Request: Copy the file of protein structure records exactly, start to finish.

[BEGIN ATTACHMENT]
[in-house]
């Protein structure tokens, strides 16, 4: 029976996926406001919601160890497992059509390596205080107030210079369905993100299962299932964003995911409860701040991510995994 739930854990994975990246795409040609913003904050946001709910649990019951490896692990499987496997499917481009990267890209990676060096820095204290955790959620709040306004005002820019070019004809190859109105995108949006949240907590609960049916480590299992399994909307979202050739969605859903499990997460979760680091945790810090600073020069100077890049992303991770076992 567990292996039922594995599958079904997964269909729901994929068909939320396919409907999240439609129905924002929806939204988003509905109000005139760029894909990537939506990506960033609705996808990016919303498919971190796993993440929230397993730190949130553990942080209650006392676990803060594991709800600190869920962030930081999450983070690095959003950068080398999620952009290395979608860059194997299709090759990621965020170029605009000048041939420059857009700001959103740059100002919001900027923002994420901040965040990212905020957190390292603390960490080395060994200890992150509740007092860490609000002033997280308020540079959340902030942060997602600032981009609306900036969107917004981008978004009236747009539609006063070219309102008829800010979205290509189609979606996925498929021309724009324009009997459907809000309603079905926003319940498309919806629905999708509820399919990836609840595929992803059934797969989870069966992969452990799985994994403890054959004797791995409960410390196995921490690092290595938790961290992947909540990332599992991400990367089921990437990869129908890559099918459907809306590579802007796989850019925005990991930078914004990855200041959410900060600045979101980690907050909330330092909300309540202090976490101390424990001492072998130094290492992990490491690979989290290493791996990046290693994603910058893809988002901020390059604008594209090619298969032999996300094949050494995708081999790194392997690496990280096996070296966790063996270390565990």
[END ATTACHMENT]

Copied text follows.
[in-house]
């Protein structure tokens, strides 16, 4: 029976996926406001919601160890497992059509390596205080107030210079369905993100299962299932964003995911409860701040991510995994 739930854990994975990246795409040609913003904050946001709910649990019951490896692990499987496997499917481009990267890209990676060096820095204290955790959620709040306004005002820019070019004809190859109105995108949006949240907590609960049916480590299992399994909307979202050739969605859903499990997460979760680091945790810090600073020069100077890049992303991770076992 567990292996039922594995599958079904997964269909729901994929068909939320396919409907999240439609129905924002929806939204988003509905109000005139760029894909990537939506990506960033609705996808990016919303498919971190796993993440929230397993730190949130553990942080209650006392676990803060594991709800600190869920962030930081999450983070690095959003950068080398999620952009290395979608860059194997299709090759990621965020170029605009000048041939420059857009700001959103740059100002919001900027923002994420901040965040990212905020957190390292603390960490080395060994200890992150509740007092860490609000002033997280308020540079959340902030942060997602600032981009609306900036969107917004981008978004009236747009539609006063070219309102008829800010979205290509189609979606996925498929021309724009324009009997459907809000309603079905926003319940498309919806629905999708509820399919990836609840595929992803059934797969989870069966992969452990799985994994403890054959004797791995409960410390196995921490690092290595938790961290992947909540990332599992991400990367089921990437990869129908890559099918459907809306590579802007796989850019925005990991930078914004990855200041959410900060600045979101980690907050909330330092909300309540202090976490101390424990001492072998130094290492992990490491690979989290290493791996990046290693994603910058893809988002901020390059604008594209090619298969032999996300094949050494995708081999790194392997690496990280096996070296966790063996270390565990």